Painted Buntings at Bird Feeder
Painted Buntings at Bird Feeder

We only had a handful of Goldy’s finches this spring. I missed seeing their bright yellow feathers and hearing their happy “potato chip!” calls.

We miss our wintering birds when they leave, but my window stays active as the resident birds start to nest. Mr. and Mrs. “Beaky” Cardinal live in the bushes outside. They won’t tell Jess where the nest is – she wants to see the tiny babies as soon as they hatch! They fly into my window regularly to attack their reflections and guard their territory. Silly birds. They are currently feeding their first clutch of youngsters and boy, are those baby birds annoying! Their constant calls can seriously interrupt a good cat nap.

Northern Cardinal feeding Baby at Nest
Northern Cardinal feeding Baby at Nest – from last year when the birds nested right outside one of my other windows

The cardinals aren’t the only ones nesting in my yard. We have baby Brown Thrashers darting around, too. The babies have blue eyes and the parents have yellow eyes. I like to watch them when they come close to my window and toss all the mulch onto the grass. Jess doesn’t find this as amusing as I do!

Brown Thrasher
A Brown Thrasher feeds his youngster in my backyard. From 2013

The Blue Jays have started to come to the backyard feeders for peanuts. That must mean they have babies nearby. They only come to our feeders during nesting season.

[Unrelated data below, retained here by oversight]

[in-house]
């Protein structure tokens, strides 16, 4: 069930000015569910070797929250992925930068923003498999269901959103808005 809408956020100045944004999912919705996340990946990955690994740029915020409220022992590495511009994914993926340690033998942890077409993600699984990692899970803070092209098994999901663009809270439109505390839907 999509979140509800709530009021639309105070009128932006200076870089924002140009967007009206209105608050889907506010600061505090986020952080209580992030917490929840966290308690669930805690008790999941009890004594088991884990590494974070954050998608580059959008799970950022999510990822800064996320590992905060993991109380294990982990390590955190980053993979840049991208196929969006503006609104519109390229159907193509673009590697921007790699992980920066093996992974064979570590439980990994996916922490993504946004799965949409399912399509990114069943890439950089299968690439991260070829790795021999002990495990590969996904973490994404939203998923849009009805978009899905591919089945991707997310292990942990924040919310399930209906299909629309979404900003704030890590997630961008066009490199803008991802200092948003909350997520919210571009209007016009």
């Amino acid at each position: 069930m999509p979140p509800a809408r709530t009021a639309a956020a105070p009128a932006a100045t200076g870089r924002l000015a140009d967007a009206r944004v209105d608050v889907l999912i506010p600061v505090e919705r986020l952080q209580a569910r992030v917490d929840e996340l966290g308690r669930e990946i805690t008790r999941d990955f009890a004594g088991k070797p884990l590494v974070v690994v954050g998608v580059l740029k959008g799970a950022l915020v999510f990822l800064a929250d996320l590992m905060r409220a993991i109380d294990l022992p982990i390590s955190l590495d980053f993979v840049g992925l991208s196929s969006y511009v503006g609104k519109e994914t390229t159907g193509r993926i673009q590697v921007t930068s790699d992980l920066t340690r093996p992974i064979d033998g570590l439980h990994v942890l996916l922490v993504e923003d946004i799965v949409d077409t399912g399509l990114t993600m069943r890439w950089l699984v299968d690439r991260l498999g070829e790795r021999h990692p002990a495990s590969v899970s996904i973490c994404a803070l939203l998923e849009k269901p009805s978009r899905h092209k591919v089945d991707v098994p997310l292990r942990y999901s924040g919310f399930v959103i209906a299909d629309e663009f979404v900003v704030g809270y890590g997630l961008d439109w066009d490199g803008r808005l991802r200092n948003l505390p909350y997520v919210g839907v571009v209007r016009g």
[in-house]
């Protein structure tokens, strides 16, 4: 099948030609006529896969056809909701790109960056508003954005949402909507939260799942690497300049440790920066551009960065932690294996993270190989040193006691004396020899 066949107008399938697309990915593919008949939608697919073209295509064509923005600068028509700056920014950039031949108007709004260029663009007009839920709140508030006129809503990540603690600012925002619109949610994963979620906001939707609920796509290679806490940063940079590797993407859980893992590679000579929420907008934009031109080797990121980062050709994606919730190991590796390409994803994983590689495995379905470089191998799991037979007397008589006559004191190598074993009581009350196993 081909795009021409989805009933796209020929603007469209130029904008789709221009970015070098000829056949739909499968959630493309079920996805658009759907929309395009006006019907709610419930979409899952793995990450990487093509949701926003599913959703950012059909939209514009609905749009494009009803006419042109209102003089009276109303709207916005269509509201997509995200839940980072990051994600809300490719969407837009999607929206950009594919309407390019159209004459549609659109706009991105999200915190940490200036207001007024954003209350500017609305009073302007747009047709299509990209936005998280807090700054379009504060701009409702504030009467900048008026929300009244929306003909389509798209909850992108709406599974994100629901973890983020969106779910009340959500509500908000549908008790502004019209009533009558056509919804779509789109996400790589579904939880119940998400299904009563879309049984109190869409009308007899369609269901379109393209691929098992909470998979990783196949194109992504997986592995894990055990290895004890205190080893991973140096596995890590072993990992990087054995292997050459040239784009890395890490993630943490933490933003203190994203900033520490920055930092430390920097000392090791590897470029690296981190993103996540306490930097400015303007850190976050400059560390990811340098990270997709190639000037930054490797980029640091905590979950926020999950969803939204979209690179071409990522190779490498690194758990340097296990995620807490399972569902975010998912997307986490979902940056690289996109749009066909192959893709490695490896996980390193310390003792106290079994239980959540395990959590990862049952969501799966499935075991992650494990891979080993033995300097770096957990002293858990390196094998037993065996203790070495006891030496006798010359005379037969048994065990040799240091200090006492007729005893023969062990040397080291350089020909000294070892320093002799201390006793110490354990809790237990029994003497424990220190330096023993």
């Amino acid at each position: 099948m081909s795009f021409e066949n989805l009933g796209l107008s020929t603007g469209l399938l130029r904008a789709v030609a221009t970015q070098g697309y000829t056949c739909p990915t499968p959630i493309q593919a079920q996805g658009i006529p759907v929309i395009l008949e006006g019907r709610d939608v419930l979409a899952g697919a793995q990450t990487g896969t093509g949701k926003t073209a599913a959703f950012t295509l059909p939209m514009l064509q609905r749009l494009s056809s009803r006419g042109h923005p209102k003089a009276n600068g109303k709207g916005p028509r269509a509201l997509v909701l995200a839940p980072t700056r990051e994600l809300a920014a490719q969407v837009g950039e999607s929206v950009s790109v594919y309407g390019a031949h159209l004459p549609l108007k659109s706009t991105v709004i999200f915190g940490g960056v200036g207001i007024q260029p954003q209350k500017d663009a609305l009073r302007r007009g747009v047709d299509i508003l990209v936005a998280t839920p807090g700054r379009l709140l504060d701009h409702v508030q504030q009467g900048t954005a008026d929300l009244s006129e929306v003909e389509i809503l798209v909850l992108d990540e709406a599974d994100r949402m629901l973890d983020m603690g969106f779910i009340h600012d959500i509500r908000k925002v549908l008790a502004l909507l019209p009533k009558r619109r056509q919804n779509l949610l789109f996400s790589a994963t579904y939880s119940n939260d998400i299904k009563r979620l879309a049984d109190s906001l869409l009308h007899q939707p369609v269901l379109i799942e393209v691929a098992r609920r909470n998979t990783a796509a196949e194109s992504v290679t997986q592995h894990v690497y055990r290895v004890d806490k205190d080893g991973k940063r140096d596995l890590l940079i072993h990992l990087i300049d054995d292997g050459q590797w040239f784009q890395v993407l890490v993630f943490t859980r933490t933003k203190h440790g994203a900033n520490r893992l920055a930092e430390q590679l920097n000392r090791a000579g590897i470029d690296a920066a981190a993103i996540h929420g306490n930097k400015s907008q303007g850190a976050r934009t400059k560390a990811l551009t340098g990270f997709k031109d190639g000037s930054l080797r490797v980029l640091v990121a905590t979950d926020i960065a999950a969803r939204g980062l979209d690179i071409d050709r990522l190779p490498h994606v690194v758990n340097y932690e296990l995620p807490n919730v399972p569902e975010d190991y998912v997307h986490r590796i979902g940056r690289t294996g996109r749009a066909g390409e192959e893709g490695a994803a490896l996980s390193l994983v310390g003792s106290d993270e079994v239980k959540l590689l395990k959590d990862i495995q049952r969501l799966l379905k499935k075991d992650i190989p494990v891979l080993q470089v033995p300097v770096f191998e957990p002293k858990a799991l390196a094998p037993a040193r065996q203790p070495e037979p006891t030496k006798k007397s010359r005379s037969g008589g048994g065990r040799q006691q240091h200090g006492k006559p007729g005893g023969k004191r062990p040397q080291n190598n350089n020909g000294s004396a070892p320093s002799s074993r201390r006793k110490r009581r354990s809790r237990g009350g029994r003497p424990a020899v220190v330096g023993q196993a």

Blue Jay
Blue Jay

Blue Jays aren’t the only blue birds that come visit me. A few nights ago, we were all eating dinner out on the porch. Suddenly two birds flew in and landed on the bird bath, right on the other side of the screen from Squirt. Squirt warbled a welcome as Jess and Rich whispered excitedly, “Those are bluebirds! A dad and a baby!”

Eastern Bluebird (Female)
Eastern Bluebird

Jess said she missed going to a place called Fort de Soto for spring migration. I thought we had a pretty good migration from my back window. We had a bright yellow male Prairie Warbler who sang a sweet song for us. I thought I might have glimpsed a Cape May warbler, too. Plus we had both male and female Ruby-throated Hummingbirds nectaring on all our flowers.

Ruby-throated Hummingbird
Ruby-throated Hummingbird

If you listen carefully (which I always do, just not always to Jess!) – you can hear the sounds of lots of other summer visitors. Our Purple Martins are back flying over my head during the day. As the sun goes down, I hear the Chimney Swifts catching insects in mid-air. Occasionally I hear the chirp of a Great-Crested Flycatcher.

Today I even saw a Swallow-tailed Kite swooping overhead! It was very exciting.

Swallow-tailed Kite
Swallow-tailed Kite

As much as I like the birds, I think my favorite part of this spring has been my butterfly garden just outside the window. I get to watch the monarch butterflies flutter around, then the “cat”-erpillars growing big on the milkweed bushes. One of them even made a chrysalis right in the top of my window! What a great spring. Who needs to leave home to enjoy the world of nature?